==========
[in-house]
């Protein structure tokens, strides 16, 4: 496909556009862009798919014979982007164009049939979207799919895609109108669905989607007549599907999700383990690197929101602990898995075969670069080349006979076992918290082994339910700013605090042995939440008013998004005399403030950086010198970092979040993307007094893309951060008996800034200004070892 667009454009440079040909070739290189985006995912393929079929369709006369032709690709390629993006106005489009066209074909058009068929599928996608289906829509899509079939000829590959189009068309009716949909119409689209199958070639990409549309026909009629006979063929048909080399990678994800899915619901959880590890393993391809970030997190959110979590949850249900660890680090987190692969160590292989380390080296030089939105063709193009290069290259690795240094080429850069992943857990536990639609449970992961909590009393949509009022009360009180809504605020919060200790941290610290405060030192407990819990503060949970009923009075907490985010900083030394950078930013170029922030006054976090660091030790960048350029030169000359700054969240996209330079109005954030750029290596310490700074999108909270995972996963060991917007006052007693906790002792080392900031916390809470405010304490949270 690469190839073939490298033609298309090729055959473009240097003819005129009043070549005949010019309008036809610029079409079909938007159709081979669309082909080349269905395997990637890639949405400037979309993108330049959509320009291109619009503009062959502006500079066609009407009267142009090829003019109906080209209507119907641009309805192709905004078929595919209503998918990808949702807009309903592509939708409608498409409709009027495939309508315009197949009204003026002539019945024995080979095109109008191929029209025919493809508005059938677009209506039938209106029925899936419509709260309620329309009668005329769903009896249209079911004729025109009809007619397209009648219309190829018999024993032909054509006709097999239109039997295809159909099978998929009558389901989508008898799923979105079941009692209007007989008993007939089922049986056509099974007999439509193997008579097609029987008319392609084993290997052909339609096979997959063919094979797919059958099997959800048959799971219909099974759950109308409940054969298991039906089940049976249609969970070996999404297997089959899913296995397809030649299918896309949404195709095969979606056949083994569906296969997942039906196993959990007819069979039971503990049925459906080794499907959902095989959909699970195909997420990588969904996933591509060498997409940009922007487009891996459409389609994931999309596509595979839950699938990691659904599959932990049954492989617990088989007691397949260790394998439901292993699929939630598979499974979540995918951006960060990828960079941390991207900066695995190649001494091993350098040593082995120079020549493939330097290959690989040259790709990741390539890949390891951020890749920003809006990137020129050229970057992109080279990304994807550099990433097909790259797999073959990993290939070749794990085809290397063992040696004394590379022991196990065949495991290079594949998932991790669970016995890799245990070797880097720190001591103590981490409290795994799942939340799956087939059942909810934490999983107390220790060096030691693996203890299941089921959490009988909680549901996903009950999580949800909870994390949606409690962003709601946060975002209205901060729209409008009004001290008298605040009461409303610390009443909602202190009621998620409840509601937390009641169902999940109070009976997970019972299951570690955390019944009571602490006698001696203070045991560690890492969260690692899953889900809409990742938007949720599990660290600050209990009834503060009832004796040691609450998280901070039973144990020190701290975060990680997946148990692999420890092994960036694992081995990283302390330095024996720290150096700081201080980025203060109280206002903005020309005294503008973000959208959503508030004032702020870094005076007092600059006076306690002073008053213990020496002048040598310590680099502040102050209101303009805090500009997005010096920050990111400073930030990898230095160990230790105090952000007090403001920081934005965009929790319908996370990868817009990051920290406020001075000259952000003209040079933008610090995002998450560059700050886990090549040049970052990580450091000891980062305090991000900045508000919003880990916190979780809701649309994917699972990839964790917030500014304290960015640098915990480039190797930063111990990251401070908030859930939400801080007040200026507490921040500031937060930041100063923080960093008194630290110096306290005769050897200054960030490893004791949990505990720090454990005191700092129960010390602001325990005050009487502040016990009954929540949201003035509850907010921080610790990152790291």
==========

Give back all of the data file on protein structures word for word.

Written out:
[in-house]
């Protein structure tokens, strides 16, 4: 496909556009862009798919014979982007164009049939979207799919895609109108669905989607007549599907999700383990690197929101602990898995075969670069080349006979076992918290082994339910700013605090042995939440008013998004005399403030950086010198970092979040993307007094893309951060008996800034200004070892 667009454009440079040909070739290189985006995912393929079929369709006369032709690709390629993006106005489009066209074909058009068929599928996608289906829509899509079939000829590959189009068309009716949909119409689209199958070639990409549309026909009629006979063929048909080399990678994800899915619901959880590890393993391809970030997190959110979590949850249900660890680090987190692969160590292989380390080296030089939105063709193009290069290259690795240094080429850069992943857990536990639609449970992961909590009393949509009022009360009180809504605020919060200790941290610290405060030192407990819990503060949970009923009075907490985010900083030394950078930013170029922030006054976090660091030790960048350029030169000359700054969240996209330079109005954030750029290596310490700074999108909270995972996963060991917007006052007693906790002792080392900031916390809470405010304490949270 690469190839073939490298033609298309090729055959473009240097003819005129009043070549005949010019309008036809610029079409079909938007159709081979669309082909080349269905395997990637890639949405400037979309993108330049959509320009291109619009503009062959502006500079066609009407009267142009090829003019109906080209209507119907641009309805192709905004078929595919209503998918990808949702807009309903592509939708409608498409409709009027495939309508315009197949009204003026002539019945024995080979095109109008191929029209025919493809508005059938677009209506039938209106029925899936419509709260309620329309009668005329769903009896249209079911004729025109009809007619397209009648219309190829018999024993032909054509006709097999239109039997295809159909099978998929009558389901989508008898799923979105079941009692209007007989008993007939089922049986056509099974007999439509193997008579097609029987008319392609084993290997052909339609096979997959063919094979797919059958099997959800048959799971219909099974759950109308409940054969298991039906089940049976249609969970070996999404297997089959899913296995397809030649299918896309949404195709095969979606056949083994569906296969997942039906196993959990007819069979039971503990049925459906080794499907959902095989959909699970195909997420990588969904996933591509060498997409940009922007487009891996459409389609994931999309596509595979839950699938990691659904599959932990049954492989617990088989007691397949260790394998439901292993699929939630598979499974979540995918951006960060990828960079941390991207900066695995190649001494091993350098040593082995120079020549493939330097290959690989040259790709990741390539890949390891951020890749920003809006990137020129050229970057992109080279990304994807550099990433097909790259797999073959990993290939070749794990085809290397063992040696004394590379022991196990065949495991290079594949998932991790669970016995890799245990070797880097720190001591103590981490409290795994799942939340799956087939059942909810934490999983107390220790060096030691693996203890299941089921959490009988909680549901996903009950999580949800909870994390949606409690962003709601946060975002209205901060729209409008009004001290008298605040009461409303610390009443909602202190009621998620409840509601937390009641169902999940109070009976997970019972299951570690955390019944009571602490006698001696203070045991560690890492969260690692899953889900809409990742938007949720599990660290600050209990009834503060009832004796040691609450998280901070039973144990020190701290975060990680997946148990692999420890092994960036694992081995990283302390330095024996720290150096700081201080980025203060109280206002903005020309005294503008973000959208959503508030004032702020870094005076007092600059006076306690002073008053213990020496002048040598310590680099502040102050209101303009805090500009997005010096920050990111400073930030990898230095160990230790105090952000007090403001920081934005965009929790319908996370990868817009990051920290406020001075000259952000003209040079933008610090995002998450560059700050886990090549040049970052990580450091000891980062305090991000900045508000919003880990916190979780809701649309994917699972990839964790917030500014304290960015640098915990480039190797930063111990990251401070908030859930939400801080007040200026507490921040500031937060930041100063923080960093008194630290110096306290005769050897200054960030490893004791949990505990720090454990005191700092129960010390602001325990005050009487502040016990009954929540949201003035509850907010921080610790990152790291």